Part of emergency preparedness means having athletic trainers on site, said Ray, who sponsored a bill earlier this year to require high schools with athletics programs to have a full-time athletic trainer on staff.
Ray’s athletic trainers bill was voted down in a legislative committee following opposition from groups worried about how feasible such a requirement would be for rural schools.
But Ray said high school sports programs are not worth the trouble if they can’t afford to provide that type of care, which he called essential, for the safety of their athletes.
“They just have to step up to the plate,” he said. “If they’re going to have a sports program that has the potential to put youth safety in jeopardy, they need to step up to the plate or they need to not have athletics. … It’s a matter of time before one of these schools get slapped with a multimillion-dollar lawsuit.”
Valerie Herzog, president of the Utah Athletic Trainers Association, agreed that students are left too vulnerable without such a professional employed with the school full time. Because of their inherent risk, sports programs just aren’t worth it without that safety guarantee, she said.
“If you’re going to drive a car, and you say, ‘I can’t afford a seat belt,’ then you shouldn’t buy a car,” Herzog said. “I wouldn’t buy my kid a bike if I couldn’t also afford to buy them a helmet.”
Cuff said he likes the idea of requiring athletic trainers in schools, but he can sympathize with those who believe it’s not doable.
“Well, certainly when you can get athletic trainers in your schools, you’re going to have the advantage of people who are already in the know,” he said. “Some of our rural districts just do not have access to an athletic trainer who’s willing to come live in the community. … So that’s really where the pushback (comes from).”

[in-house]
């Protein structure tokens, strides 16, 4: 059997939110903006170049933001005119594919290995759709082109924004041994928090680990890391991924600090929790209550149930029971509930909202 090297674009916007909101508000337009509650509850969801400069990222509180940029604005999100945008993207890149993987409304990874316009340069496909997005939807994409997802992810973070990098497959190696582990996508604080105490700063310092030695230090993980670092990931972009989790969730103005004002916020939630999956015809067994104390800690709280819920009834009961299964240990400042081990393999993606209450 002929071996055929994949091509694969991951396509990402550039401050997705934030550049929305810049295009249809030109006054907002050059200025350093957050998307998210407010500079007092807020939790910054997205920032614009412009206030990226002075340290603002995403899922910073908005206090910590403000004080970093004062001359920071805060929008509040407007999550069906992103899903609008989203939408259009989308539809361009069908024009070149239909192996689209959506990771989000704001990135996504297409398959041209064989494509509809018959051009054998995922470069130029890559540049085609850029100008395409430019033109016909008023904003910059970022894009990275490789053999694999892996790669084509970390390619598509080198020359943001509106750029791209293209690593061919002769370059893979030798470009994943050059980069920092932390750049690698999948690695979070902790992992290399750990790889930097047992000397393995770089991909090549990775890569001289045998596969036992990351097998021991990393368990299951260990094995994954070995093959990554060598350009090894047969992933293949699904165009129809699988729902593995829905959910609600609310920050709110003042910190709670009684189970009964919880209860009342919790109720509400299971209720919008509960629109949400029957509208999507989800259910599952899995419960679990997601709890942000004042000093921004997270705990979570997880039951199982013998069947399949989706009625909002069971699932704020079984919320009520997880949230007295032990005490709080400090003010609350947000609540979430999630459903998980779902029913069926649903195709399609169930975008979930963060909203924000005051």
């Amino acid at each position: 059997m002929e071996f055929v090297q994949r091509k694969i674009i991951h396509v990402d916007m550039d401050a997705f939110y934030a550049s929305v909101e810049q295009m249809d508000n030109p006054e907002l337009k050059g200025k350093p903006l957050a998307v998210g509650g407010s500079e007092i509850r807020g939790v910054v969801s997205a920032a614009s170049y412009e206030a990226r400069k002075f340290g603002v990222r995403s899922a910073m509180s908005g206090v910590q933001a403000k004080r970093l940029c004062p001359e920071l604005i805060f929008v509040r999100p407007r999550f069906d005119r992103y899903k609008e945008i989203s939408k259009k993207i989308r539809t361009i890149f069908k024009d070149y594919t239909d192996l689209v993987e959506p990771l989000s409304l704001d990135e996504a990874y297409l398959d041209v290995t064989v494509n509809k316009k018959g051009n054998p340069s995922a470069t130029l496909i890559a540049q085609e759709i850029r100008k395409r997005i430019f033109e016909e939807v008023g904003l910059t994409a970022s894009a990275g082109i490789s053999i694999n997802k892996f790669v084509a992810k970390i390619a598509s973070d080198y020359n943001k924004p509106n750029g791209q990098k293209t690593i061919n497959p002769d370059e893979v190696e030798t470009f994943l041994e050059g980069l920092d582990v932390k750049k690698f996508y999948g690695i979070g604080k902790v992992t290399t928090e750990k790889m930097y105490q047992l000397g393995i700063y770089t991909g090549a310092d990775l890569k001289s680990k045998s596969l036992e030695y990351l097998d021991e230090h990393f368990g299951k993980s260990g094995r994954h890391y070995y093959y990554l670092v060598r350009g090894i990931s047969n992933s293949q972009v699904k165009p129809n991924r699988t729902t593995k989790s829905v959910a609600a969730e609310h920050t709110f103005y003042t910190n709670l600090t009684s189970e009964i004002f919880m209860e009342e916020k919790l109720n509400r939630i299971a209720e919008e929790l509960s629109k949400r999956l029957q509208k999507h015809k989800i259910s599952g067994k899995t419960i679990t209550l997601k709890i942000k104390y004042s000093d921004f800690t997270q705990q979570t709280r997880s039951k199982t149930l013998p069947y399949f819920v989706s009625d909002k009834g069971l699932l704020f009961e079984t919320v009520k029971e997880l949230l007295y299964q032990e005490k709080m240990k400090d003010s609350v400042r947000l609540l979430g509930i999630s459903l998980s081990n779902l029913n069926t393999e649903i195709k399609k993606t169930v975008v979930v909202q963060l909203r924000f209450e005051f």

Cardiac arrest preparedness issues also knocked Utah down a peg in the Korey Stringer Institute report.
“That’s one thing that we’re improving on, and we were aware of that score,” Cuff said, “but I think we’re doing a much better job (than before).”
The state scored zero points out of a possible 16 on the report’s criteria that looked at policies mandating easy access to defibrillators at each athletic venue, training of athletics staff on how to properly use them, and sufficient maintenance of the devices.
But even though the report reflects that there aren’t policies formally requiring access to defibrillators, the state activities association has “made a big push” in recent years to get schools to buy them, Cuff said.
“What we do is tell them to apply for the grants” to be able to afford defibrillators, he said.
There are typically multiple defibrillators at sporting events between two schools, but “it’s at practice that we’re most concerned,” Cuff said. Simply having one is no substitute for knowing where it is and having the proper training to remove and use it, he said.
“We found that with the defibrillator, they may have one in the school, but it may be locked up in the principal’s office,” Cuff said. “They need to be placed somewhere (accessible), similar to a fire extinguisher.”
At next year’s legislative session, Ray said his bill to mandate athletic trainers in schools will also include language requiring easy access to defibrillators throughout athletic facilities.
Herzog agreed that there needs to be defibrillators at schools, and coaches need to know where they are and how to use them.
Such preparedness genuinely saves lives, the Utah Athletic Trainers Association president said.
“A lot of these are preventable deaths, (and) if it’s your kid, one’s too many,” she said. “This is real stuff. I mean, sports are dangerous. They push their bodies. … They push them as far as they can go.”
Utah also received mixed remarks for heat stroke prevention, earning credit for its regulations on high school sports practices but missing out on points associated with requirements on heat-related workout modifications.
The state received high marks for UHSAA providing catastrophic health care coverage to all member school athletes in the case of severe injury.
Source: Deseret News